Spiky lacy fretwork on Pioneer House

Did the inhabitants of Pioneer House feel particularly adventurous?

Theresa captured me capturing the houses

Why are these houses named Stella and Loretto? Were the inhabitants from Italy and Austria, respectively? Or did the construction company just map-hop looking for attractive names? Or does it have nothing at all to do with the places?  Is Stella for stars?

Look at those beautiful classical swags cast on to the facade

Did the people behind ‘Ulsterville’ come from one of the small hamlets named Ulsterville?  Or did they want to commemorate their origins in Northern Ireland with a witty name (even if they didn’t manage to christen a town, at least they got a house!)?

Fabulous fretwork details on 'Ulsterville' With Greek key designs!

Most of the names are either pseudo-classical or UK place names.  The fretwork designs come from anything and everything.  Many are Neo-Classical, a lot are sort of pseudo-Italianate, but I particularly love the ones that show an Oriental or Art Nouveau influence.

Oriental inspired fretwork

Flowing floral fretwork

Fretwork framed by NZ ki trees

I find it so interesting that the fretwork is so prevalent in Melbourne, but so rare in New Zealand.  I wonder if the damp New Zealand climate made wrought iron impractical, if they just didn’t care for the fashion, or if New Zealand was never wealthy enough.  You do see a bit of wooden lacework in New Zealand, but of course it isn’t as robust, so it’s getting rarer as the years go by.

 

More teaching! This time in Wellington!

Thank you all, Melbournians who are attending and those from across the world who have expressed that you wish you could be attending alike, for your enthusiastic response to my first international corset class.  Missed the notification?  Here it is:

I’m teaching a corset making workshop at Melbourne’s fabulous craft lounge, Thread Den, tomorrow, Friday the 6th of April!  To read more about the course, check out Thread Den’s class description, and then rush over and book it.  And when I say, rush, I mean RUSH.  Today is totally the last day to do so, and I think there is only one space left.

The international corset class came at an exciting time, because I was already working on developing a series of courses that I can teach in Wellington.

Yes Wellingtonians, you heard that right: I’m teaching!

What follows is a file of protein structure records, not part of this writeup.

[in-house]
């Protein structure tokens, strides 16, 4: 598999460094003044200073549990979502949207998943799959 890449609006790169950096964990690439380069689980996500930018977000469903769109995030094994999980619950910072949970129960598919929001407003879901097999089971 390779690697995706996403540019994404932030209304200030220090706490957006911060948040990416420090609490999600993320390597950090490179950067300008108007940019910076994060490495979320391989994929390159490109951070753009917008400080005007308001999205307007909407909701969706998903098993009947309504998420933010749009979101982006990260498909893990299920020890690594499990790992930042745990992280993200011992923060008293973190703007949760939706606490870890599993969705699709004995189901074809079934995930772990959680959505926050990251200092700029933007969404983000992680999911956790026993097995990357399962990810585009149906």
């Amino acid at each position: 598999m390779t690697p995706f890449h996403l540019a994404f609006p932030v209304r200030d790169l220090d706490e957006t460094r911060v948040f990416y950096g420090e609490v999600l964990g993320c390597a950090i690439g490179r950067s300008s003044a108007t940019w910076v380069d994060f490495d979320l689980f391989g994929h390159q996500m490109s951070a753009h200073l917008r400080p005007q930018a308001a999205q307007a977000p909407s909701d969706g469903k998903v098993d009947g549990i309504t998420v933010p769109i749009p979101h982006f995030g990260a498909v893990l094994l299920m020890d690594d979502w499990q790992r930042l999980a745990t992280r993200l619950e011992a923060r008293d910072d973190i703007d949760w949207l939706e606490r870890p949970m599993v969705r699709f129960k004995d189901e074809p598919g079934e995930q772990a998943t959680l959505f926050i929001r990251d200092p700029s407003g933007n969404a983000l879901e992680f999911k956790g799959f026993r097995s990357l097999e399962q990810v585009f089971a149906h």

I’m very excited about this.  I love teaching.  I’m good at it (I know that sounds vain, but sometimes you need to just acknowledge your strengths, and this is definitely one of mine).  And I want there to be more vintage and historical sewing in Wellington.

So where am I teaching?  Well, if you read the awesome Mrs C’s blog over at the Hectic Eclectic, you’ll know that she has bought a craft store.  Made Marion (because it’s on Marion St of course!) is going to be your place to get everything crafty in the CBD, and to take an awesome series of classes on sewing and crafts and vintage stuffs.  So fantastic!

And it’s hosting my classes: The Dreamstress School of Vintage Sewing!

The Vionnet Dress

I’m starting with 5 courses, ranging from one day workshops, to drop-ins, to four-week classes.  You can learn about fabric identification and textile types (so important, so interesting, and such a huge benefit to sewing!), how to make the Vionnet dress,  how to make darling little 1920s-50s style tap pants to wear while dancing or under full skirts, how to make your own version of the 1930s cape-stole from Elise, or just come in to have me help you with whatever you are working on.

Class sizes are very small: 6 students per most courses, so that I can really give every student lots of one on one attention.

With every course I aim to expand the skill set of every student, whatever level you start at, and give them more confidence to go out and draft their own designs, alter their own patterns, and really be creative in sewing.

For more info, and to register, check out the course listings at Made Marion.

Over the next few days I’ll be blogging a bit more about the classes.

So exciting!  Hope to see some of you there!

 

Meet the Dreamstress

Leimomi Oakes is the Dreamstress, a textile historian, seamstress, designer, speaker and museum professional. Leimomi is available for educational and entertaining presentations, textile and fashion advice, special commissions and events. Click to learn more